• milkod2001 - Wednesday, August 29, 2018 - link

    I do understand that they also make cheaper 1080p monitors. What i don't understand why they bother with 1440p monitors in 2018 ??? 4k is around for last 5 years plus...

    It looks to me that they intentionally are slowing down the progress. Tech is here already. There is no need for just another 60Hz 1440p monitor.
    Reply
  • DanNeely - Wednesday, August 29, 2018 - link

    It's the exact same reasons as 1080p.

    1080p is cheaper than 1440p as a monitor. 1440p is cheaper than 4k as a monitor. 1080p requires half the GPU to game as 1440p, that increases the cheapness factor of 1080p over 1440p. 1440p requires half the GPU to game as 4k, that increases the cheapness factor of 1440p. Vega can't do 4k without major quality setting sacrifices (and even in nvidia land 1080Ti is marginal, 20xx may change that but the higher prices cut away a lot of the nominal gain unless you can spend >$1k for the GPU), if you're gaming on AMD in 2018 1440p is a better fit than 4k. If you don't want to use HDPI 27" 1440p is a still reasonable 110DPI. 32" 4k is 140 DPI, for most people that's too small to use at native (if you can, enjoy your greater than 20:20 eyes while their youth lasts), getting 110DPI at 4k needs a 40" screen. That's enough bigger than 27 to be a no-go for lots of peoples desks.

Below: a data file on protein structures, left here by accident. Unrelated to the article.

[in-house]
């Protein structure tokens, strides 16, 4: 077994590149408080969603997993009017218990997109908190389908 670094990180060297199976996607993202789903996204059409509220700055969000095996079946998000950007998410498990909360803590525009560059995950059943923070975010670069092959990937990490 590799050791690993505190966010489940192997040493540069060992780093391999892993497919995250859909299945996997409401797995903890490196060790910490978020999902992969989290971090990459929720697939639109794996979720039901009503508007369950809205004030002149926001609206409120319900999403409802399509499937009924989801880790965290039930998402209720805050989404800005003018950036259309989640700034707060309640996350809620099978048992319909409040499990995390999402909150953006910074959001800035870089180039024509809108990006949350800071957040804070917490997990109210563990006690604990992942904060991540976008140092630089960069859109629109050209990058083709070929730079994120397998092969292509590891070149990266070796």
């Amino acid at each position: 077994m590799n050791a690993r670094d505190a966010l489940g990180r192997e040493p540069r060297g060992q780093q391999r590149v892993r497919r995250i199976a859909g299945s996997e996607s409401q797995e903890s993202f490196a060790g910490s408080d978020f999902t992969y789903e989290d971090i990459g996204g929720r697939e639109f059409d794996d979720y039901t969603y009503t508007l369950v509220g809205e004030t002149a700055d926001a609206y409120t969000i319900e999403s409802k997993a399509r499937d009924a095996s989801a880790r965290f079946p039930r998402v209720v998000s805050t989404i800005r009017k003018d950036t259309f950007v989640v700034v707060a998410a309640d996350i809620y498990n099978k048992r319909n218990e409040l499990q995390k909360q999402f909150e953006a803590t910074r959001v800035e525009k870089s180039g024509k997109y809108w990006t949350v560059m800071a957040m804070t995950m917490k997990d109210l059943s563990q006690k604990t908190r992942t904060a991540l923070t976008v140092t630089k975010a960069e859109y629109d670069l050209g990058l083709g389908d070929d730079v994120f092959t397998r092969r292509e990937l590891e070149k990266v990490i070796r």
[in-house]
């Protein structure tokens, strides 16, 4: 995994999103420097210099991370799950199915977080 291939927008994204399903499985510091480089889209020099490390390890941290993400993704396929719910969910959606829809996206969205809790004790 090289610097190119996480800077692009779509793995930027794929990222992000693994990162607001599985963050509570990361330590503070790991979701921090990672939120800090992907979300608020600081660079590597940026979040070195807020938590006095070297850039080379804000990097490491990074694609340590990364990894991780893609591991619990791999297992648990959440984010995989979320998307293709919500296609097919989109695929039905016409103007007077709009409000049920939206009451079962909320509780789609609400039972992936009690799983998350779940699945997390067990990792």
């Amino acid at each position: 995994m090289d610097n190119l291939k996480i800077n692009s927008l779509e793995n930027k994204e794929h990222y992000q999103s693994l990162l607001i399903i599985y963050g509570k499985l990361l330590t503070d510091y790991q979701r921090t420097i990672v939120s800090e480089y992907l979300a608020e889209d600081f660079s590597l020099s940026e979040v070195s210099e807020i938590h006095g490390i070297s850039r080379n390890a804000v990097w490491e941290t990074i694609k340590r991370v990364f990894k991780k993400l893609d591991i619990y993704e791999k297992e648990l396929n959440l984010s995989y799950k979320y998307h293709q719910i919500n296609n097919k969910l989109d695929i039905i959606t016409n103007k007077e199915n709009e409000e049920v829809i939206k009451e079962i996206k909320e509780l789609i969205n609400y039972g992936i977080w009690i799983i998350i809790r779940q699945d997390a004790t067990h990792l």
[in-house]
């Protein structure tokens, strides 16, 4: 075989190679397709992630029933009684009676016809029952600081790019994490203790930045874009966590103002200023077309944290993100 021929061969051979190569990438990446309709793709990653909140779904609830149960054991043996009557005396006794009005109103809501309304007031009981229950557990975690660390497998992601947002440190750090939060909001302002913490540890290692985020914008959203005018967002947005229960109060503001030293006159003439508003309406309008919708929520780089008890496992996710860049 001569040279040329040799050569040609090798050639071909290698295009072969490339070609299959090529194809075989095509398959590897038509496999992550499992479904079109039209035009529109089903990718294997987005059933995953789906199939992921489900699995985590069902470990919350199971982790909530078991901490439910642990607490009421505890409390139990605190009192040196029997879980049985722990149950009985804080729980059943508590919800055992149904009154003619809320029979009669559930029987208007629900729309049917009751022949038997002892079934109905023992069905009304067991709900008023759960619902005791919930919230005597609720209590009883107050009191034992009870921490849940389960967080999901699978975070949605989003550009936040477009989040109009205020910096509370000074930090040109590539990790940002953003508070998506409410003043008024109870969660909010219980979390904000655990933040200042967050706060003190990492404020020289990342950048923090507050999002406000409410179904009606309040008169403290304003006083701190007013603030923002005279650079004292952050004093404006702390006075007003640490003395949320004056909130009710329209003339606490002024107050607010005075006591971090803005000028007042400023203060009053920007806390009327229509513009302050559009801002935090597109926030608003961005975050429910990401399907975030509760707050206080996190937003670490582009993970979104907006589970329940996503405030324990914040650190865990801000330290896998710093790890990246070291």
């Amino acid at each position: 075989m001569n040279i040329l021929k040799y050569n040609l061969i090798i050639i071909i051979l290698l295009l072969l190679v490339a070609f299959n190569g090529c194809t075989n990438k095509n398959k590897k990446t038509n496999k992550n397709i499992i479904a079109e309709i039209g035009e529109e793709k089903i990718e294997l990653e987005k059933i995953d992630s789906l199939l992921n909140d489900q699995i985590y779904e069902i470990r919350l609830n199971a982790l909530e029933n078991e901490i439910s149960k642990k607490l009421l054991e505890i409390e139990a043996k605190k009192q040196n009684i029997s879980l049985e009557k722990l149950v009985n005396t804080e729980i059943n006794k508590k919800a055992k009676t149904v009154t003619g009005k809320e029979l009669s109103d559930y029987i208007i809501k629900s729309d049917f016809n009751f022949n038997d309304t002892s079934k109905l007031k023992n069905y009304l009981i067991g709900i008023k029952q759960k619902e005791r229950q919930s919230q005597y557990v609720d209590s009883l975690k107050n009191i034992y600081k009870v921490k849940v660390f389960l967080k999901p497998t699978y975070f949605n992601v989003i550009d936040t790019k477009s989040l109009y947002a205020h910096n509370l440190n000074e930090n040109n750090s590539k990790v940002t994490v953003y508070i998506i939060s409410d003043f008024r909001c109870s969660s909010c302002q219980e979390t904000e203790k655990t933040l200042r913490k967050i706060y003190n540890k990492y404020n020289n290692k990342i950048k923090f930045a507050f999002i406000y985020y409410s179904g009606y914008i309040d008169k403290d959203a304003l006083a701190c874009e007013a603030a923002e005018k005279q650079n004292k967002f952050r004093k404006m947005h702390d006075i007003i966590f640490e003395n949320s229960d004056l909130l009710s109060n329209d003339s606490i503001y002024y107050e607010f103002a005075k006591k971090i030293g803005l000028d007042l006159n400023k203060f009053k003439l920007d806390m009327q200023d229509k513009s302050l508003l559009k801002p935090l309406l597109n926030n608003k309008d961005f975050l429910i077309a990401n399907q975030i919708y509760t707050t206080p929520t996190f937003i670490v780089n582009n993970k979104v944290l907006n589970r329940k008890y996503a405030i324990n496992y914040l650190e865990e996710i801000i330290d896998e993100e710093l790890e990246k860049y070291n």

Reply
  • Dug - Wednesday, August 29, 2018 - link

    Actually the preference for most people is 100% scaling. On a 27" monitor you can't do that with 4k. If scaling wasn't an issue, and games could comfortably run at 4k, then I would say you are correct. But neither of those are true. The feature here is easy connection with USB and a far higher brightness level than you can currently get on any $500 ips monitor. Reply